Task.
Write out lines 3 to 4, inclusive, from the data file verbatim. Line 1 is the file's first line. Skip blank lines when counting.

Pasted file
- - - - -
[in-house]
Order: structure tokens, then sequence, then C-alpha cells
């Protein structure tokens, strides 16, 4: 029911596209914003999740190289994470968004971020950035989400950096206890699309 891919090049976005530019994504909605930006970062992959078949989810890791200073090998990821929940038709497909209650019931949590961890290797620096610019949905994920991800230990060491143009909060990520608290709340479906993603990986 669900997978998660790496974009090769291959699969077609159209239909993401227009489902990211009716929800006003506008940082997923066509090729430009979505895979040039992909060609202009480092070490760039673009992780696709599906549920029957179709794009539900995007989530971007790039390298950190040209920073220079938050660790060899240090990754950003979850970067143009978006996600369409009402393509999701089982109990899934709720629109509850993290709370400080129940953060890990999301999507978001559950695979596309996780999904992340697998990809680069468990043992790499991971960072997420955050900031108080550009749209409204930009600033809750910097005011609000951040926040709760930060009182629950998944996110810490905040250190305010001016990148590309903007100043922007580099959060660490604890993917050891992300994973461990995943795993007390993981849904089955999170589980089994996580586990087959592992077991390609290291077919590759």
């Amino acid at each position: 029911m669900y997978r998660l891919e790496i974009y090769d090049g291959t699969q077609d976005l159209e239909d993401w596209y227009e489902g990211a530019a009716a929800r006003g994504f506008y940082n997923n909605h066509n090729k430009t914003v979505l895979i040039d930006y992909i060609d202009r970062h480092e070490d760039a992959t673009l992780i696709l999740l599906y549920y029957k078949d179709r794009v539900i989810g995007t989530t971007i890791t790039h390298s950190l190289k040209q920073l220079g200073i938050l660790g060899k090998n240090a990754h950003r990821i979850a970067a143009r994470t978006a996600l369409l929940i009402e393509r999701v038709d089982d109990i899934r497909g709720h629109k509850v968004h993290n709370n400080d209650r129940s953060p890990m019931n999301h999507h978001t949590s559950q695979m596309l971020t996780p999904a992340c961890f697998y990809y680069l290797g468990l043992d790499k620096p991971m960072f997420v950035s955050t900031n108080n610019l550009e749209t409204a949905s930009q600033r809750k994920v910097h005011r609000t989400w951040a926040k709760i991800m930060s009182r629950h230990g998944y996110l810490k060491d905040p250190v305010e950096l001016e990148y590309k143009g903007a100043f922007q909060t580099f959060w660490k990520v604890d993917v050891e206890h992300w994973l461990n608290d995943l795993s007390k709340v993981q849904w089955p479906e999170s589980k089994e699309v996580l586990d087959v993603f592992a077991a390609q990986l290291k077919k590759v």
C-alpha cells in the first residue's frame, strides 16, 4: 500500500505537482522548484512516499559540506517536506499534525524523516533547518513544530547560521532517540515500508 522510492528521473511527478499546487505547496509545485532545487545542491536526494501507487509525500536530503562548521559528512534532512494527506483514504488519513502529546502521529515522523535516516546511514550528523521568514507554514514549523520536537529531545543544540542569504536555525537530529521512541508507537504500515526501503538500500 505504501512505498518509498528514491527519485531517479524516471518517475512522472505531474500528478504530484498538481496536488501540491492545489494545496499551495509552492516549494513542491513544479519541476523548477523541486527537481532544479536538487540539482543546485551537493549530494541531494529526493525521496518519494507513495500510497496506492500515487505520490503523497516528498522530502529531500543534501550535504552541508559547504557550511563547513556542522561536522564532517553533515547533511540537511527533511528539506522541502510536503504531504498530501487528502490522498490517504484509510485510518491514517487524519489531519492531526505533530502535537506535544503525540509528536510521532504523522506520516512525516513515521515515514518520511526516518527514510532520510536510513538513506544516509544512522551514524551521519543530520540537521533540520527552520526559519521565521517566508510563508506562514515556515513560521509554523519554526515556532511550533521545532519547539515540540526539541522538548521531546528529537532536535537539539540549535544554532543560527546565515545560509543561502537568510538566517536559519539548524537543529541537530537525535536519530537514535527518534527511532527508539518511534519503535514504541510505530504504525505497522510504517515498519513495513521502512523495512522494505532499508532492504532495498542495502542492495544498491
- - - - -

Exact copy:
């Protein structure tokens, strides 16, 4: 029911596209914003999740190289994470968004971020950035989400950096206890699309 891919090049976005530019994504909605930006970062992959078949989810890791200073090998990821929940038709497909209650019931949590961890290797620096610019949905994920991800230990060491143009909060990520608290709340479906993603990986 669900997978998660790496974009090769291959699969077609159209239909993401227009489902990211009716929800006003506008940082997923066509090729430009979505895979040039992909060609202009480092070490760039673009992780696709599906549920029957179709794009539900995007989530971007790039390298950190040209920073220079938050660790060899240090990754950003979850970067143009978006996600369409009402393509999701089982109990899934709720629109509850993290709370400080129940953060890990999301999507978001559950695979596309996780999904992340697998990809680069468990043992790499991971960072997420955050900031108080550009749209409204930009600033809750910097005011609000951040926040709760930060009182629950998944996110810490905040250190305010001016990148590309903007100043922007580099959060660490604890993917050891992300994973461990995943795993007390993981849904089955999170589980089994996580586990087959592992077991390609290291077919590759």
């Amino acid at each position: 029911m669900y997978r998660l891919e790496i974009y090769d090049g291959t699969q077609d976005l159209e239909d993401w596209y227009e489902g990211a530019a009716a929800r006003g994504f506008y940082n997923n909605h066509n090729k430009t914003v979505l895979i040039d930006y992909i060609d202009r970062h480092e070490d760039a992959t673009l992780i696709l999740l599906y549920y029957k078949d179709r794009v539900i989810g995007t989530t971007i890791t790039h390298s950190l190289k040209q920073l220079g200073i938050l660790g060899k090998n240090a990754h950003r990821i979850a970067a143009r994470t978006a996600l369409l929940i009402e393509r999701v038709d089982d109990i899934r497909g709720h629109k509850v968004h993290n709370n400080d209650r129940s953060p890990m019931n999301h999507h978001t949590s559950q695979m596309l971020t996780p999904a992340c961890f697998y990809y680069l290797g468990l043992d790499k620096p991971m960072f997420v950035s955050t900031n108080n610019l550009e749209t409204a949905s930009q600033r809750k994920v910097h005011r609000t989400w951040a926040k709760i991800m930060s009182r629950h230990g998944y996110l810490k060491d905040p250190v305010e950096l001016e990148y590309k143009g903007a100043f922007q909060t580099f959060w660490k990520v604890d993917v050891e206890h992300w994973l461990n608290d995943l795993s007390k709340v993981q849904w089955p479906e999170s589980k089994e699309v996580l586990d087959v993603f592992a077991a390609q990986l290291k077919k590759v």